American retail tends to attract a lot of flak on an international level. Perceived as excessive or wasteful, it is seemingly often expected to be very apologetic about its existence and success — because make no mistake, it is very successful.
And while the retail industry as a whole is going through some major changes at the moment (driven by digital technology), it would serve us all well to remember why the American retail style has become so influential worldwide.
What makes it so appealing to customers? Why do they venture into American stores and leave with bags full of items they had no intention of buying before they entered? Let’s take a look at some things that American retailers do better than anyone else.
Walmart founder Sam Walton knew something very important: that the layout of a physical space affects not only how we perceive it but also how we engage with it. We don’t tend to venture into stores with the intention of filling up our carts with chocolate, candies, and cheesecakes, after all — that kind of impulse purchasing needs to be carefully cultivated using locational prompts.
Accordingly, Walmart really led the way in distributing products to maximize foot traffic and spending, and other retailers in the country followed suit. From the smallest convenience store to the hanger-like space of a superstore, retailers in America are quite brilliant at burrowing the essentials all the way at the back so that customers must navigate past aisles of tempting treats in order to reach them and subsequently pay for them.
By now, the American model has spread across the world, but that’s a testament to this very point — and it’s true of almost everything in this article because people are always quick to adopt successful methods.
When tourists visit America — particularly in the biggest cities — they tend to have a reaction along the lines of “Everything’s so big!” (even more pronounced in Texas, of course). In many ways, this is because of America’s infrastructural modernity. Because most of its roads and buildings were created relatively recently, America’s cities tend to have somewhat logical arrangements. Why is this relevant here? I’ll explain.
American retailers can offer enormous product ranges for two main reasons: firstly, they can bring in just about anything they need without having to go outside the country (which cuts way down on shipping costs and import taxes), and secondly, the ease of the road system makes it considerably faster to bring in goods from elsewhere.
A store like Walmart or Target can accordingly have a massive range of items offering vastly more choice that you’d see from a similarly-sized store in most other countries. And because America is culturally such a melting pot, that variety is compounded in a fascinating way.
Despite America’s culture spreading across the Western world and beyond through the influence of its media, something that never really reached Europe is the Walmart-innovated concept of the greeter — an employee who (as the name suggests) greets each new customer with a smile and directs them wherever they need to go.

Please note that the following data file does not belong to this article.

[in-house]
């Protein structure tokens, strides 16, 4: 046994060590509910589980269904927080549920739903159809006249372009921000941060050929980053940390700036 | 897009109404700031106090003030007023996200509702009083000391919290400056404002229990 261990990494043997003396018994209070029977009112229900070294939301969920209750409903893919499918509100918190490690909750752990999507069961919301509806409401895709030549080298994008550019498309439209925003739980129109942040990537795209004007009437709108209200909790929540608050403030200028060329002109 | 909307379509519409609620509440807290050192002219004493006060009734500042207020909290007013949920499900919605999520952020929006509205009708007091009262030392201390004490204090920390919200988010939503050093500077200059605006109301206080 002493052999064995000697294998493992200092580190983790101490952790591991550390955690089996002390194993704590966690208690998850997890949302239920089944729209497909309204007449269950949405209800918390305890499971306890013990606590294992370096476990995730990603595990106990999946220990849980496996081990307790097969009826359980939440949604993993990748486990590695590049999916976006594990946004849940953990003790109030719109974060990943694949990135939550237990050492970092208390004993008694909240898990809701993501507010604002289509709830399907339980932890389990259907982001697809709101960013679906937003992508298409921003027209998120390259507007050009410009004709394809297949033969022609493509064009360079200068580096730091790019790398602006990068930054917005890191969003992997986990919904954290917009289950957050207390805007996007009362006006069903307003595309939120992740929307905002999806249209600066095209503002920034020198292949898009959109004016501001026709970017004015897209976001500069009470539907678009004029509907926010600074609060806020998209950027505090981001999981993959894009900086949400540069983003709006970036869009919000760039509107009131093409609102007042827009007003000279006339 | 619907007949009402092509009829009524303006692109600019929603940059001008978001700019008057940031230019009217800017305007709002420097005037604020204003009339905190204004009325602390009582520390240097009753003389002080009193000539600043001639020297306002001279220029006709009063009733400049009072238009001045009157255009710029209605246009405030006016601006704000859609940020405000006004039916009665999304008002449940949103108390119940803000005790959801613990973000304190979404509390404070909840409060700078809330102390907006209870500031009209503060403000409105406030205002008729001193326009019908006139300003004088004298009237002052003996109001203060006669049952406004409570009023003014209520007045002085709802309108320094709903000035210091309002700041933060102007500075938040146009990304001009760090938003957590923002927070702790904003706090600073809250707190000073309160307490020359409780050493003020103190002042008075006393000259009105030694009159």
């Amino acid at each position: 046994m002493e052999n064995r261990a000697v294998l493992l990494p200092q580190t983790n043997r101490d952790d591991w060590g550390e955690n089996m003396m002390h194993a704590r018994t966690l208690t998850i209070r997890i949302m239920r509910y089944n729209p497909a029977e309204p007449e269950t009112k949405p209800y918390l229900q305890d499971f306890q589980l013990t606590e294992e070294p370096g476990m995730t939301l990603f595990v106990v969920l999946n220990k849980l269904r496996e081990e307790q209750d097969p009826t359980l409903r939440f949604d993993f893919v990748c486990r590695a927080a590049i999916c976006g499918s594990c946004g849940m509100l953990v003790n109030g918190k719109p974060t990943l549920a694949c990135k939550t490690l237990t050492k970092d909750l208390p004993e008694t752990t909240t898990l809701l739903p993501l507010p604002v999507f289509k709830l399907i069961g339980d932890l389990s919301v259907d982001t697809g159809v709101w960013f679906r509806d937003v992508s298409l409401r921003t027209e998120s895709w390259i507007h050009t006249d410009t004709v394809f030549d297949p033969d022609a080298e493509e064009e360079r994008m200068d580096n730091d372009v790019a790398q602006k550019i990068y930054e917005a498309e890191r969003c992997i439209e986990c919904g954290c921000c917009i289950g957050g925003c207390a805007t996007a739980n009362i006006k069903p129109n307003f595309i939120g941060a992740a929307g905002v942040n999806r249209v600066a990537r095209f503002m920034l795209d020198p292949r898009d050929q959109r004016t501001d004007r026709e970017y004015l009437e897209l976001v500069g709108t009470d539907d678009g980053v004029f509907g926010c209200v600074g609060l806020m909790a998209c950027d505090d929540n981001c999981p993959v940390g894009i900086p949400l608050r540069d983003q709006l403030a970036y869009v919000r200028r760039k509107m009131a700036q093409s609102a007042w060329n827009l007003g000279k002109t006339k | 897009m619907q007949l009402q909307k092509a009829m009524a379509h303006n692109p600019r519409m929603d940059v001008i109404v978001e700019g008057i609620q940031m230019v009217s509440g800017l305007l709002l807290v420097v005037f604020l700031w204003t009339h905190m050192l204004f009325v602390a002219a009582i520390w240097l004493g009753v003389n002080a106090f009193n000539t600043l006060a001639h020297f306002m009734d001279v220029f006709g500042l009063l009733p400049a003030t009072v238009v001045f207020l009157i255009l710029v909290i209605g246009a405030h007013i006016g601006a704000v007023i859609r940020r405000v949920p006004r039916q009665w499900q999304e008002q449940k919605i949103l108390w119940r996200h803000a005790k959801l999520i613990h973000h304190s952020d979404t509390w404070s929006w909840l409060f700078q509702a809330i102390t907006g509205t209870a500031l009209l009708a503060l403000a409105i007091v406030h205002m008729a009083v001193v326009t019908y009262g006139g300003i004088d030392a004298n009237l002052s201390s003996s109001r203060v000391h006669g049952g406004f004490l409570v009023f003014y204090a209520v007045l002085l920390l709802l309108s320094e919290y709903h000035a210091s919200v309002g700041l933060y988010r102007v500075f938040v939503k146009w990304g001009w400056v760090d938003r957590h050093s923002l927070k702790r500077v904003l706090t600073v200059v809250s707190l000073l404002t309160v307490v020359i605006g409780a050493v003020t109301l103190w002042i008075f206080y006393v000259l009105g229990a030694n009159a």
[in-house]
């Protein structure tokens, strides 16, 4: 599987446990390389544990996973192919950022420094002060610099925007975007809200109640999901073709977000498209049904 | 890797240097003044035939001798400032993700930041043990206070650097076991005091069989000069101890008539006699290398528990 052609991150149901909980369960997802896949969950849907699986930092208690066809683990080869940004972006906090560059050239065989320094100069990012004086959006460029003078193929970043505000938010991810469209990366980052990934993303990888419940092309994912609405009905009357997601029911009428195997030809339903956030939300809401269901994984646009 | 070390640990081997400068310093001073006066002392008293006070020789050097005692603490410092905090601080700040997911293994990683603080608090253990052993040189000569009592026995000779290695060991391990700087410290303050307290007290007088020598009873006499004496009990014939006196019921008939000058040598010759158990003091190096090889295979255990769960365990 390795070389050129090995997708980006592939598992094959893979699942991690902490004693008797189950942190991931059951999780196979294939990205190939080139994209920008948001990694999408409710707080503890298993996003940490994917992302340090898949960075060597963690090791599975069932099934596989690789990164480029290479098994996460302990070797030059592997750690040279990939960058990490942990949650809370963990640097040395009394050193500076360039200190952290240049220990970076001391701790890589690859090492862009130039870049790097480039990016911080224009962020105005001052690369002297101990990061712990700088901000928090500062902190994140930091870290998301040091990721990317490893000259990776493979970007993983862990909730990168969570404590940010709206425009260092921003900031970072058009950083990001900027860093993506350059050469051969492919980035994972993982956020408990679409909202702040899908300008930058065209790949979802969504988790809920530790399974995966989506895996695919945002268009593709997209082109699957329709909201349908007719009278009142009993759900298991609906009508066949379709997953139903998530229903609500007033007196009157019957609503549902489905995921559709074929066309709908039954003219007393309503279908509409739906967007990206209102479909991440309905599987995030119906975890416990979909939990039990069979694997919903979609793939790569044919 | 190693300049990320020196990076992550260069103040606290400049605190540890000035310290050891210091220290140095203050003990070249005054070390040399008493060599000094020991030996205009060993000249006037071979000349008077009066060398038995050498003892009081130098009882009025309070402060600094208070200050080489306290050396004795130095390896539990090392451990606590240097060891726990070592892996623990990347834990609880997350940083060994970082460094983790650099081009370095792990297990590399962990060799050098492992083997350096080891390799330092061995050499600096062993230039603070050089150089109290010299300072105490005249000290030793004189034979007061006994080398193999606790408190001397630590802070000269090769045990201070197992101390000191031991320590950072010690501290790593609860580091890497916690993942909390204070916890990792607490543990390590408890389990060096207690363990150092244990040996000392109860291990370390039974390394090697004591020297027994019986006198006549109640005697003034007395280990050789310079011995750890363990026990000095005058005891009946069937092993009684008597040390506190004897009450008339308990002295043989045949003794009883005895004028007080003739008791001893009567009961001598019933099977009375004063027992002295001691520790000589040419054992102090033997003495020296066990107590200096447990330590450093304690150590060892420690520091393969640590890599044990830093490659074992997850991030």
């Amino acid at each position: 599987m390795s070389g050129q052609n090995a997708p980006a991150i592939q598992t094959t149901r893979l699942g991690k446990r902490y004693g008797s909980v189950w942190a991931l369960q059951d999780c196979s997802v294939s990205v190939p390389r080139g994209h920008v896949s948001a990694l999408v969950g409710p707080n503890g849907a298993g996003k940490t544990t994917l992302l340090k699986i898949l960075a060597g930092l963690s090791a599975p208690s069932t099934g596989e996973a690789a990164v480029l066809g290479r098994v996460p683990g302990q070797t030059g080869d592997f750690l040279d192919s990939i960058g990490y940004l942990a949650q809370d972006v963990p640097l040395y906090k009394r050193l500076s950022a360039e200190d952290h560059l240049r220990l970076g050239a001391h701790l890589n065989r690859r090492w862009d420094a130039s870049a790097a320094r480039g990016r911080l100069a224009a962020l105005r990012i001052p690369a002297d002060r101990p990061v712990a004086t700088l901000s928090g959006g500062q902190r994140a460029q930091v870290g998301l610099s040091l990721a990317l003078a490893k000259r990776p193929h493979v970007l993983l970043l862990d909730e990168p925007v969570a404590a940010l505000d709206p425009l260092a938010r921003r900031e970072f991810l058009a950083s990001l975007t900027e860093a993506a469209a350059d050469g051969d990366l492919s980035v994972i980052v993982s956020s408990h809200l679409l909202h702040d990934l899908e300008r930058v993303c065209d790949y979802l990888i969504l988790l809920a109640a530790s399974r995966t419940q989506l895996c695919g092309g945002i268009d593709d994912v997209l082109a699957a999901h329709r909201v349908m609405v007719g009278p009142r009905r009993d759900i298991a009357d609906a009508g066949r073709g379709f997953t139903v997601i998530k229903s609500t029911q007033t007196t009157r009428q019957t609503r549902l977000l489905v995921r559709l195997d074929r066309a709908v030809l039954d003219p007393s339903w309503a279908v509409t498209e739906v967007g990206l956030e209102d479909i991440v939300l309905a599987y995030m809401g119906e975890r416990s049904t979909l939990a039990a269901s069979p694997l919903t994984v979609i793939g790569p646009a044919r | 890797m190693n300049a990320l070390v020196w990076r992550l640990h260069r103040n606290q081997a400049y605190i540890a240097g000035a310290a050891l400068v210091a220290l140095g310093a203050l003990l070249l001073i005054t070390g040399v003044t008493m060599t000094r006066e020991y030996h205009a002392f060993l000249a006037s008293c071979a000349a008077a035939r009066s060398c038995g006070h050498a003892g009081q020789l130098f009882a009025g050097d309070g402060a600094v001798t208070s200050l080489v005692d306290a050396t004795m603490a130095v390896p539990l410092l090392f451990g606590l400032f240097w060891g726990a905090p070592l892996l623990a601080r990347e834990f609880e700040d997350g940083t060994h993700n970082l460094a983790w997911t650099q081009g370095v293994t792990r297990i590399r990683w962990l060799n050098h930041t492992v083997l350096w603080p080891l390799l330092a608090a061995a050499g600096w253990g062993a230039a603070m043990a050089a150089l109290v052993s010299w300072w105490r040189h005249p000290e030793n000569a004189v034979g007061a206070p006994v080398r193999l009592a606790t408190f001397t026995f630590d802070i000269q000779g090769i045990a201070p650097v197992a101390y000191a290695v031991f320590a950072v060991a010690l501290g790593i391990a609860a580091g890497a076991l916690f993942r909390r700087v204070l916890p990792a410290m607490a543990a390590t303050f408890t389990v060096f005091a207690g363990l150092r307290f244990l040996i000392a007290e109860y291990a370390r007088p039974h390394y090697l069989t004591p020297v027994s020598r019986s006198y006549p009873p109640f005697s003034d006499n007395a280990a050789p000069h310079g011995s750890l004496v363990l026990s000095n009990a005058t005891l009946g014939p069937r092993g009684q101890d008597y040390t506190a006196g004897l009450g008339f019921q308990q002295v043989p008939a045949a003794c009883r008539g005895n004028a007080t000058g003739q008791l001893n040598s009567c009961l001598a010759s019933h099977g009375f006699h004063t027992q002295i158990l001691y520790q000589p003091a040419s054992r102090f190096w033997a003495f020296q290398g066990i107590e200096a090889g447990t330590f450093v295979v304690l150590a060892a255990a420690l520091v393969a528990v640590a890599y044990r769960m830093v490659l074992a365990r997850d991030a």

But we can go beyond that to in-store customer service in general because American store assistants are decidedly more helpful than their international counterparts. Why? Again, there are two reasons I can see: firstly, American employees often rely to a much greater extent on performance bonuses (and even tips), incentivizing them to do their best at all times — and secondly, it’s something ingrained in the culture.
In many parts of the world, the practice of having a polite conversation with a stranger has fallen firmly out of style, but the concept of the friendly and helpful stranger is still something that American retail sees value in. After all, first impressions always matter.
I write extensively about the e-commerce industry, and it’s always interesting to see how short-term thinking affects online retailers. Standard practice today is to stay detached from the business side — assign a small budget, get your hands on an Oberlo store (a retail site equipped to sell items through a third-party supplier), run some PPC ads to make some sales, then move on to the next venture. It works, but there’s no build-up, no momentum to be gained.
What the top global brands learned from America (and continue to excel at) is that one loyal customer is worth several new customers. The longer you stick with a company, the more you’ll spend with them, and the more positively you’ll view them — and the more you know about a customer, the better you can cater to their needs and win their loyalty.
It can go very wrong, of course, as with Target’s notorious pregnancy incident years back, but retail analytics, in general, is a very cost-effective discipline, and America led the way. Walmart has a state-of-the-art processing center designed to draw inferences from customer data and identify which products should be marketed to which people at which times. It might sound disconcerting, but if you don’t object to that kind of analysis in principle — many don’t, I among them — then America’s focus on big data is a net benefit for your shopping.
To recap, then, America’s retailers do four things better than anyone else (in my opinion, at least): lay their stores out to maximize revenue, vary their inventories, make positive first impressions, and invest massively in winning and retaining customer loyalty. Some may not like the American retail model much, but I’m personally a huge fan!
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